The idea is the same here. Now you might be wondering why Black goes on a trading mission here but not in the previous two games. Well, in Game 1, White's play was all about trying to accelerate his attack, where the best way to stop White is to build the blockade before continuing his own attack on the Queenside. In Game 2, White spends time on the Queenside in an attempt to slow Black down, and doesn't focus on the accelerated attack that Game 1 featured or ignoring Black on the Queenside and going for a lead in development and attempting to attack Black on the Kingside on the basis of having more pieces on that side of the board than Black has to defend it, and so therefore, we attempt to nullify White's idea by eliminating as many pieces as possible from the board. By doing this, the lead in development and space becomes useless, and the factors more relevant to late middlegame and endgame play prevail, such as weak squares, having the more active King, and King safety.

In fact, what you will see in Game 4 below is White combining the ideas of Games 2 and 3, where he spends the time slowing down Black's Queenside initiative on move 9, and then proceeds to trade down to an endgame himself like Black does here, only in White's case it is to offset Black's Queenside initiative rather than Black's motivation in this game, which is to nullify his disadvantage in space.

9...b4 10.Nd1 Qb6 11.O-O a5 12.Kh1

This prophylactic is the most modern idea here for White. The idea is simple. White wants to get his King off the diagonal that the Black Queen resides on.


The start of Black trying to trade down to an endgame.

13.Nxd4 Bc5

With the way the board is set up, another set of pieces will be traded off. There is no avoiding it for White.

14.Nxc6 Qxc6

And with the pawn on f4 and the Queen on d2, there is no way White avoids the Bishop trade either!

15.c3 Ba6 16.Rc1 Bxe2 17.Qxe2 O-O 18.Bxc5 Qxc8 19.Nf2 Rfc8 20.Qd2 Qb5 21.Nd3 bxc3 22.Rxc3 Nb6 23.Rfc1 Rxc3 24.Qxc3 g6 25.Qd4 Rc8 26.Rxc8+ Nxc8

Mission Accomplished! Now the extra space on the Kingside means nothing for White, and it's a 2-on-1 pawn majority versus a 5-on-4 with a protected passed pawn, but it's a central pawn, which in the endgame is of lesser value than a passer on the edge of the board. All told, it's probably slightly better for Black, but White demonstrates the necessary technique to draw this one.

27.Qc3 Nb6

Possibly 27...Ne7 was a better move if Black wants to try to win.

28.h3 Kg7 29.b3 a4 30.Kh2 axb3 31.axb3 h5 32.f5 gxf5

Black can't take the other way as 32...exf5?? 33.e6+ is winning for White.

33.Nf4 h4 34.Qe1 d4 35.Qxh4 1/2-1/2

A draw was agreed here as after 35...Qxe5 36.Qg5+, perpetual check can't be avoided. For example, 36...Kf8 37.Qd8+ Kg7 38.Qg5+ Kh7 39.Qh5+ Kg7 40.Qg5+ etc.

Game 4 - White Plays 9.dxc5
W: Stephan Berndt (2380)
B: Frank Holzke (2410)
Germany 1998

1.e4 e6 2.d4 d5 3.Nc3 Nf6 4.e5 Nfd7 5.f4 c5 6.Nf3 Nc6 7.Be3 a6 8.Qd2 b5 9.dxc5

This is the "main line" if such a thing exists here. White tries to limit the damage with Black's Queenside pawn mass, and opens up the d4-square for a White piece, most likely a Knight.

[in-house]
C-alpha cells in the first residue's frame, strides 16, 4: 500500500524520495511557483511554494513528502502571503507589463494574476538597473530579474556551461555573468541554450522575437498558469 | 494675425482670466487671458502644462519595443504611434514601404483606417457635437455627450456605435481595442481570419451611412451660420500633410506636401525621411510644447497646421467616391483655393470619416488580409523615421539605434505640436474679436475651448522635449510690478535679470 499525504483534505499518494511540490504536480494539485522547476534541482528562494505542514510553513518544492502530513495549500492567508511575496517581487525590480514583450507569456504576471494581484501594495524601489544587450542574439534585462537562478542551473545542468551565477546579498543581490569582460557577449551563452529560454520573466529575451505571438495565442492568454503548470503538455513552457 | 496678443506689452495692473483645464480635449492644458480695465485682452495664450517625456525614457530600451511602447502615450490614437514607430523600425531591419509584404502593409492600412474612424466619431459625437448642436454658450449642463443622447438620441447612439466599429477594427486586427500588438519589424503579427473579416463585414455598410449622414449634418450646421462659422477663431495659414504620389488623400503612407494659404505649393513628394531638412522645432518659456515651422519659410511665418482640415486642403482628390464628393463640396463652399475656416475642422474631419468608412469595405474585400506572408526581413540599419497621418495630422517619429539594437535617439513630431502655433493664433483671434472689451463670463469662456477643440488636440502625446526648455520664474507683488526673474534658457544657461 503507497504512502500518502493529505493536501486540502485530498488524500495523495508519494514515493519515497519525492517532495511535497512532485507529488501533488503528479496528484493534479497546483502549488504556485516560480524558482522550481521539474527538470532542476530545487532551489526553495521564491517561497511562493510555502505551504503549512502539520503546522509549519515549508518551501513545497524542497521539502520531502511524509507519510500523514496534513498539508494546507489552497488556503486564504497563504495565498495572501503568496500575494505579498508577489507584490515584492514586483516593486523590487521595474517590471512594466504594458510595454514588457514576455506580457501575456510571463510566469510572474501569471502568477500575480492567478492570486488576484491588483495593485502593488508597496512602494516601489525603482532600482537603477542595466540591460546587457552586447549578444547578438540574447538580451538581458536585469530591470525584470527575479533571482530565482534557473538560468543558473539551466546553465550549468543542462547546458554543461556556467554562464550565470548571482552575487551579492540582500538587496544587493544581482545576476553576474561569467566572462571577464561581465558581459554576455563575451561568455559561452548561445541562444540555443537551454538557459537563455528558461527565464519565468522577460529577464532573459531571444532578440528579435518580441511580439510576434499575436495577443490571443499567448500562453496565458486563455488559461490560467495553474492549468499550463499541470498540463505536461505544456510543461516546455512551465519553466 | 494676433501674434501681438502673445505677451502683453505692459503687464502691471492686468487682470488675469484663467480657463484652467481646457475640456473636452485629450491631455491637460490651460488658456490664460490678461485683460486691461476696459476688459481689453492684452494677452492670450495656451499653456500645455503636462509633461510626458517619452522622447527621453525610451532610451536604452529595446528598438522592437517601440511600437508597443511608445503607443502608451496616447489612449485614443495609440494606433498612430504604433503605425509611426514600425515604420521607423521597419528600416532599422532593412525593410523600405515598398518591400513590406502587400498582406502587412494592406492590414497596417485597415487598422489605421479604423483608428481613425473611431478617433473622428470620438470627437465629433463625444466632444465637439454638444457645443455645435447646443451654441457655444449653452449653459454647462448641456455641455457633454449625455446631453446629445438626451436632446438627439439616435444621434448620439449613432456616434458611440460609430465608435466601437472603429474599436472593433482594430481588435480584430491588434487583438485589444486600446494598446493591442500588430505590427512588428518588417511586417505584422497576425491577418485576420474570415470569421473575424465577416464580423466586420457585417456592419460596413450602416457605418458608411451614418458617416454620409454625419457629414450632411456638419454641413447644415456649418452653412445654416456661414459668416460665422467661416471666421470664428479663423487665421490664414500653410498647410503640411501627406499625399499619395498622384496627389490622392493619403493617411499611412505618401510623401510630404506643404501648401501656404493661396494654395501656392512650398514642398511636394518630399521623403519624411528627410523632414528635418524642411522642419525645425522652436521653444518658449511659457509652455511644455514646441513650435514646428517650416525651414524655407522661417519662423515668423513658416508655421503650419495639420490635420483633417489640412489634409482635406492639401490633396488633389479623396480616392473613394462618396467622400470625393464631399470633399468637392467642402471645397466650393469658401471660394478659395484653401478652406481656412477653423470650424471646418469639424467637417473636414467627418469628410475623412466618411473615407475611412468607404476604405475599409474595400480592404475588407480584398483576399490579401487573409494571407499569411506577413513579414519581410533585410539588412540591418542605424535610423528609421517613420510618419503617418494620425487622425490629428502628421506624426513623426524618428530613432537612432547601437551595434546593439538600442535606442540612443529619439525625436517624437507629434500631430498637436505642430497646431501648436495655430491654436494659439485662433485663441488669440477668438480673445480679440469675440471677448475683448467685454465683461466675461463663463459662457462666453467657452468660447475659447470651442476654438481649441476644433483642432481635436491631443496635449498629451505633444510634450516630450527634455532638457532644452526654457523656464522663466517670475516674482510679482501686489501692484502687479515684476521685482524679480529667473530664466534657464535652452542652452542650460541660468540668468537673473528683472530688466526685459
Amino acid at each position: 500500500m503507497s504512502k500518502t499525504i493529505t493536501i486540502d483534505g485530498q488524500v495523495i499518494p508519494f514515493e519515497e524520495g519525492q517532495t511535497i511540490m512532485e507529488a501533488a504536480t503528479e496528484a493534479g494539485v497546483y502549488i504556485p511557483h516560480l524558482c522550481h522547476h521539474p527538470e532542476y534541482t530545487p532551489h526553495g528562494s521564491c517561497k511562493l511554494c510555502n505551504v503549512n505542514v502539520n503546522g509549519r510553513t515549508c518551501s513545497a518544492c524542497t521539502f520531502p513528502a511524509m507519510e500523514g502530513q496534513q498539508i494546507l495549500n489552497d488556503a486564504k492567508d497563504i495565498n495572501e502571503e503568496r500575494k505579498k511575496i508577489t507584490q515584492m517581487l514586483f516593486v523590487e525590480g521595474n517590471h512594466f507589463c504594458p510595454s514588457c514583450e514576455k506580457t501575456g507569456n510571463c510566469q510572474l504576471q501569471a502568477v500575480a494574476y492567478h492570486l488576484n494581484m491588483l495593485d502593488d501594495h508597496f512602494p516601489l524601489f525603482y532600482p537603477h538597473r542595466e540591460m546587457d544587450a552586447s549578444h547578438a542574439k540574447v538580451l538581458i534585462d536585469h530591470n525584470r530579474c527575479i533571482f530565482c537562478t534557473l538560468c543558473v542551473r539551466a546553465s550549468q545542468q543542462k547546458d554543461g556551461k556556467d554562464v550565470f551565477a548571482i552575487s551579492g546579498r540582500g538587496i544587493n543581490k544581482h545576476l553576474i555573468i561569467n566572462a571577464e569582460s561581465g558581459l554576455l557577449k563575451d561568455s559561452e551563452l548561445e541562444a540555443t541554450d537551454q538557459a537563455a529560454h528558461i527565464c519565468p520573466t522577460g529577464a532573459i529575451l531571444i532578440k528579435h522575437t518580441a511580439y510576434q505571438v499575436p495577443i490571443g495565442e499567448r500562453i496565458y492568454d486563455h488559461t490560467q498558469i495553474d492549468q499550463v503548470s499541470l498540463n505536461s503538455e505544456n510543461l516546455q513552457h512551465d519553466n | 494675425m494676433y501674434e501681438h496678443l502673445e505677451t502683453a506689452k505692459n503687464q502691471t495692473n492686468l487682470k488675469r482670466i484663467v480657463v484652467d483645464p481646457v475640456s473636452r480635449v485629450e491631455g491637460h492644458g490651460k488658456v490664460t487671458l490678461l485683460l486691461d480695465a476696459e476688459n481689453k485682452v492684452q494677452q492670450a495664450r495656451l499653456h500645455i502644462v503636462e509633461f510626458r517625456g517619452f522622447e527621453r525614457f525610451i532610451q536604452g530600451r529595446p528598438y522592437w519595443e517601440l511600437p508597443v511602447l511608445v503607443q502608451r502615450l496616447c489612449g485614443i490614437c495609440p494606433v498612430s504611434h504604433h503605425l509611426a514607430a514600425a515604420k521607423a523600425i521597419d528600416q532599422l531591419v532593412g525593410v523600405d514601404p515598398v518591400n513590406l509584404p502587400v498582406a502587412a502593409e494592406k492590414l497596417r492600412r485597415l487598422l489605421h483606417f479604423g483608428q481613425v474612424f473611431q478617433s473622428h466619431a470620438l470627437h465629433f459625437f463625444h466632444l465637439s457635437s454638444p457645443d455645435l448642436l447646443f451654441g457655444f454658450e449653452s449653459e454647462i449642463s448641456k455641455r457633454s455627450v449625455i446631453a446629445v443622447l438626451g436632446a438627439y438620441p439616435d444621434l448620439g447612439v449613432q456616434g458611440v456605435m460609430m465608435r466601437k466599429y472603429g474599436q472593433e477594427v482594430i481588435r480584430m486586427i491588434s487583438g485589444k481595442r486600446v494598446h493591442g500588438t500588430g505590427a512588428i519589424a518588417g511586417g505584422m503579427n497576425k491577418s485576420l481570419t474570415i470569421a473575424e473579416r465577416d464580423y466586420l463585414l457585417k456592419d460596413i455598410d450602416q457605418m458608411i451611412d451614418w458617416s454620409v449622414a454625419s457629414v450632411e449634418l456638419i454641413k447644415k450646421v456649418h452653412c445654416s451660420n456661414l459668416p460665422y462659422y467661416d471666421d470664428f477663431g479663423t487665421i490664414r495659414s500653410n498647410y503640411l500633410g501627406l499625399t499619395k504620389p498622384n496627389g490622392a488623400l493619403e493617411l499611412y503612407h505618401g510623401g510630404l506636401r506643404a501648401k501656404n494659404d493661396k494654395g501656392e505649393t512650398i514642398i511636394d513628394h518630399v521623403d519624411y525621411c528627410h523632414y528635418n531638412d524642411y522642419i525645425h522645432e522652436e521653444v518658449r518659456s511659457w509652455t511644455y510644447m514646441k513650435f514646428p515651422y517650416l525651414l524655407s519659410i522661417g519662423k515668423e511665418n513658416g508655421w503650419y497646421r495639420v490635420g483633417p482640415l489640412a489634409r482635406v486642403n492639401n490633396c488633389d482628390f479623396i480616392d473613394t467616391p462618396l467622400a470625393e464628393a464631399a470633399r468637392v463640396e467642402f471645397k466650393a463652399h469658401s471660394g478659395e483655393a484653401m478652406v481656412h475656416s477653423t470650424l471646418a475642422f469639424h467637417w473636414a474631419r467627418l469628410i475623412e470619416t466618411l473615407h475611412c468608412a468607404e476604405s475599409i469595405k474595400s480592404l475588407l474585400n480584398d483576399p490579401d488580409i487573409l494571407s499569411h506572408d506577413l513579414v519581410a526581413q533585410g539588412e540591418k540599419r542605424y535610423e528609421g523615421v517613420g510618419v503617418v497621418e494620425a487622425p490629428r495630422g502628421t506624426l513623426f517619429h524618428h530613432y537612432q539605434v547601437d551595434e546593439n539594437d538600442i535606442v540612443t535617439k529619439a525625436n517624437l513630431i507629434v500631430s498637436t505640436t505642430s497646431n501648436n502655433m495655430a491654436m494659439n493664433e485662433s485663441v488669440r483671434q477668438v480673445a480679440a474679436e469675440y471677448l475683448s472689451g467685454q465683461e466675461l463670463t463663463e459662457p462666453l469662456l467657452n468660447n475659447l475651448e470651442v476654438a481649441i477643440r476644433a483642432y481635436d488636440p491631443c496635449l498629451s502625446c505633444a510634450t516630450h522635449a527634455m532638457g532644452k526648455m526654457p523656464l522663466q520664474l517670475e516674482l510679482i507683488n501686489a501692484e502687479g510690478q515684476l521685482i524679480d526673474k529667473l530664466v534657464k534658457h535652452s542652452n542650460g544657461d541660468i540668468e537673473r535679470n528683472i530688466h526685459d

The correct way for Black to take back, offering the Bishop trade.

10.Bxc5 Nxc5 11.Qf2 Qb6

It may appear as though Black is walking into a self pin, but with the Dark-Squared Bishops gone, White can't take advantage of it, and so Black competes on the diagonal.

12.Bd3 b4 13.Ne2 a5 14.O-O Ba6

Looking to eliminate his bad Bishop, which White has no real way to avoid in this case. White must also be very careful as it appears as though Black is making progress faster on the Queenside than White is on the Kingside. Therefore, White is going to temporarily sacrifice a pawn, the compensation for it being that Black's pawn structure won't be ideal, and White will eventually get the pawn back.

15.f5!? exf5

No matter how Black handles it, he will either have and isolated pawn on d5, or if he ignores the f-pawn, he has to worry about both capturing on e6, which leads to a weakness on e6 instead of d5 or f5, and it also runs the risk of a future f6 by White, which could be a problem for the Black King, especially if he were ever to castle in that direction.

16.Nf4 Ne7 17.e6 f6

Weaker is 17...fxe6 18.Nxe6! Qxe6 19.Qxc5 with an advantage for White as Black's pieces and pawns are all scattered and he has to worry about tricks on the e-file.


White begins the trade down to a drawn endgame.

18...Rxa6 19.Rad1 Nxe6 20.Qxb6 Rxb6 21.Nxd5 Nxd5 22.Rxd5 Ra6 23.Nd4 Nxd4 24.Rxd4 O-O 25.Rxf5

White has regained the pawn and the Rook ending is a draw. If anything, one could try to argue that White is slightly better due to the more active Rooks, but that is easily nullified by Black simply by attacking the weak c2-pawn.

25...Rc8 26.Rd2 Rac6 27.Rxa5 Rxc2 28.Rad5 Rxd2 29.Rxd2 Ra8 30.Rd4 1/2-1/2

Neither the isolated pawn by White nor the Kingside majority by Black is enough to win, and so a draw was agreed here.

So this completes the Black Repertoire with the French Defense. It is a strong defense to 1.e4, and with careful study of the 6 articles presented here and plenty of practice, you should be able to achieve many wins with Black.

The final article will be on how White can fight against the French Defense, and it probably wouldn't be a bad idea for those of you looking to play the French Defense as Black to also read as it will show some of the ideas in the more mainstream lines of the French Advance, just in case you are not a big fan of the side line provided against it in the introduction article. I wish all of you the best of luck with the French Defense.

Links to the rest of the articles.
Introduction and facing the Advance Variation
Part One: The Exchange Variation
Part Two: The Tarrasch Variation
Part Three: The King's Indian Attack
Part Four: The MacCutcheon Variation
Part Six: Beating the French with the Advance Variation